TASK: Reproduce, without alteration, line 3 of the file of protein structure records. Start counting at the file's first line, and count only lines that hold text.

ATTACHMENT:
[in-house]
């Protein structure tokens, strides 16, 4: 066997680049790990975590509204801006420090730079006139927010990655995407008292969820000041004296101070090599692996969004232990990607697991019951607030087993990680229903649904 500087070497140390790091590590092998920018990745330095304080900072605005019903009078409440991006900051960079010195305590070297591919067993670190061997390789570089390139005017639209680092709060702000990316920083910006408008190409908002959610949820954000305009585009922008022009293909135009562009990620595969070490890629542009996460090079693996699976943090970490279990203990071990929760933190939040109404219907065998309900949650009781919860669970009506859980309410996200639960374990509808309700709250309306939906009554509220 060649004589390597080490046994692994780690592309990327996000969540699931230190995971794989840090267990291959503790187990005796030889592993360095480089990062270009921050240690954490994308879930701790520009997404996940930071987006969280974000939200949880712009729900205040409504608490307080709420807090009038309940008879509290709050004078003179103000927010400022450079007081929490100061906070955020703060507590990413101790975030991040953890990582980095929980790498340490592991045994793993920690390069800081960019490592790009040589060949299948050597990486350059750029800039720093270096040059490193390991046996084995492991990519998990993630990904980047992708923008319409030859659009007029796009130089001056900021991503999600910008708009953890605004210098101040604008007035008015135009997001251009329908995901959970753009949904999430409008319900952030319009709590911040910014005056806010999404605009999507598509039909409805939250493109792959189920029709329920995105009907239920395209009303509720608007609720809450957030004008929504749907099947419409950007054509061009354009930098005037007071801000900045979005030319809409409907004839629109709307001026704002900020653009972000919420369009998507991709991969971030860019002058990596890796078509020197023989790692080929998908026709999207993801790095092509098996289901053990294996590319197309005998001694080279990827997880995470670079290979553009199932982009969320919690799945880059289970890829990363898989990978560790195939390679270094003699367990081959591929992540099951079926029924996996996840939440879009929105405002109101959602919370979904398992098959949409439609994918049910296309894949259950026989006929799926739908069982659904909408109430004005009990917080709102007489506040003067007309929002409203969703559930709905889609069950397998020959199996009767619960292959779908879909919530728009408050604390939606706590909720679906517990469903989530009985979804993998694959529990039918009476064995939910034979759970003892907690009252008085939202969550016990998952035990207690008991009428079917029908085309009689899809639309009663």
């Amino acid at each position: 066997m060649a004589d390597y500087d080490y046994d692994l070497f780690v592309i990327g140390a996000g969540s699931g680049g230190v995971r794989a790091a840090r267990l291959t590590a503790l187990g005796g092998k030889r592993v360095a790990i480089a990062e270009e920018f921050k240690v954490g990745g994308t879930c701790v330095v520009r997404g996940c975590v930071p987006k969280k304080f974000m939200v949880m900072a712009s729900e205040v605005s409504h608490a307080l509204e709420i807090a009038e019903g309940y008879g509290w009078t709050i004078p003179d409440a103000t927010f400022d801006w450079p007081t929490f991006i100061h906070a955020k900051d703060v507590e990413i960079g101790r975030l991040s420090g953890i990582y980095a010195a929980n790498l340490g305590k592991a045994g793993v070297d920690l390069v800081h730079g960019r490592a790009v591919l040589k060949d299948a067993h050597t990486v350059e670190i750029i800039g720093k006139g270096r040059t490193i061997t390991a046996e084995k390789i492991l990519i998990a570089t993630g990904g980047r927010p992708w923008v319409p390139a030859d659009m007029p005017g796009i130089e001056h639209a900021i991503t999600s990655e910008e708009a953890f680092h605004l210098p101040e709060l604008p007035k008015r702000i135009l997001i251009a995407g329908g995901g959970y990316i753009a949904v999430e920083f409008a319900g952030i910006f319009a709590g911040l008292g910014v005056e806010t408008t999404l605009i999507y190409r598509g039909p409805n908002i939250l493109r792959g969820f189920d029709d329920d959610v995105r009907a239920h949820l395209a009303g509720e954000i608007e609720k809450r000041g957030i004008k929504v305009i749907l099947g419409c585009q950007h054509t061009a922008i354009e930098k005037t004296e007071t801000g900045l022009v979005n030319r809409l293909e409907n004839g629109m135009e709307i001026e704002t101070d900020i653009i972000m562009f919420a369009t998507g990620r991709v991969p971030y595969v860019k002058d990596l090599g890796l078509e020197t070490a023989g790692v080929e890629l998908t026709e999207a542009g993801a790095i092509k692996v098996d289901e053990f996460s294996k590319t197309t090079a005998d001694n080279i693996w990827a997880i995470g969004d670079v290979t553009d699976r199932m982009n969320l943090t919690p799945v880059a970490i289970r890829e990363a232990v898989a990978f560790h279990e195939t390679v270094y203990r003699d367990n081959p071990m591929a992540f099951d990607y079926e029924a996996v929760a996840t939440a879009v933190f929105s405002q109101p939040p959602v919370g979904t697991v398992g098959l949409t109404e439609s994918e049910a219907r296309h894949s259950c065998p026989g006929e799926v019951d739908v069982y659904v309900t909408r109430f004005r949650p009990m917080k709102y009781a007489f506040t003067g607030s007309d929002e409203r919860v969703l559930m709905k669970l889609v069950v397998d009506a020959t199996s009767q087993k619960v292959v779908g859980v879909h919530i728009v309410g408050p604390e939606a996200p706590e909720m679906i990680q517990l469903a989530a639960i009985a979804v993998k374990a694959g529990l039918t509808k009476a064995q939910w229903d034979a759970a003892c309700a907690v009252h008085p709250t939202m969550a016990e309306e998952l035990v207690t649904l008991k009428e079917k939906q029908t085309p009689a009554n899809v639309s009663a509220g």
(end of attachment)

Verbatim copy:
């Amino acid at each position: 066997m060649a004589d390597y500087d080490y046994d692994l070497f780690v592309i990327g140390a996000g969540s699931g680049g230190v995971r794989a790091a840090r267990l291959t590590a503790l187990g005796g092998k030889r592993v360095a790990i480089a990062e270009e920018f921050k240690v954490g990745g994308t879930c701790v330095v520009r997404g996940c975590v930071p987006k969280k304080f974000m939200v949880m900072a712009s729900e205040v605005s409504h608490a307080l509204e709420i807090a009038e019903g309940y008879g509290w009078t709050i004078p003179d409440a103000t927010f400022d801006w450079p007081t929490f991006i100061h906070a955020k900051d703060v507590e990413i960079g101790r975030l991040s420090g953890i990582y980095a010195a929980n790498l340490g305590k592991a045994g793993v070297d920690l390069v800081h730079g960019r490592a790009v591919l040589k060949d299948a067993h050597t990486v350059e670190i750029i800039g720093k006139g270096r040059t490193i061997t390991a046996e084995k390789i492991l990519i998990a570089t993630g990904g980047r927010p992708w923008v319409p390139a030859d659009m007029p005017g796009i130089e001056h639209a900021i991503t999600s990655e910008e708009a953890f680092h605004l210098p101040e709060l604008p007035k008015r702000i135009l997001i251009a995407g329908g995901g959970y990316i753009a949904v999430e920083f409008a319900g952030i910006f319009a709590g911040l008292g910014v005056e806010t408008t999404l605009i999507y190409r598509g039909p409805n908002i939250l493109r792959g969820f189920d029709d329920d959610v995105r009907a239920h949820l395209a009303g509720e954000i608007e609720k809450r000041g957030i004008k929504v305009i749907l099947g419409c585009q950007h054509t061009a922008i354009e930098k005037t004296e007071t801000g900045l022009v979005n030319r809409l293909e409907n004839g629109m135009e709307i001026e704002t101070d900020i653009i972000m562009f919420a369009t998507g990620r991709v991969p971030y595969v860019k002058d990596l090599g890796l078509e020197t070490a023989g790692v080929e890629l998908t026709e999207a542009g993801a790095i092509k692996v098996d289901e053990f996460s294996k590319t197309t090079a005998d001694n080279i693996w990827a997880i995470g969004d670079v290979t553009d699976r199932m982009n969320l943090t919690p799945v880059a970490i289970r890829e990363a232990v898989a990978f560790h279990e195939t390679v270094y203990r003699d367990n081959p071990m591929a992540f099951d990607y079926e029924a996996v929760a996840t939440a879009v933190f929105s405002q109101p939040p959602v919370g979904t697991v398992g098959l949409t109404e439609s994918e049910a219907r296309h894949s259950c065998p026989g006929e799926v019951d739908v069982y659904v309900t909408r109430f004005r949650p009990m917080k709102y009781a007489f506040t003067g607030s007309d929002e409203r919860v969703l559930m709905k669970l889609v069950v397998d009506a020959t199996s009767q087993k619960v292959v779908g859980v879909h919530i728009v309410g408050p604390e939606a996200p706590e909720m679906i990680q517990l469903a989530a639960i009985a979804v993998k374990a694959g529990l039918t509808k009476a064995q939910w229903d034979a759970a003892c309700a907690v009252h008085p709250t939202m969550a016990e309306e998952l035990v207690t649904l008991k009428e079917k939906q029908t085309p009689a009554n899809v639309s009663a509220g």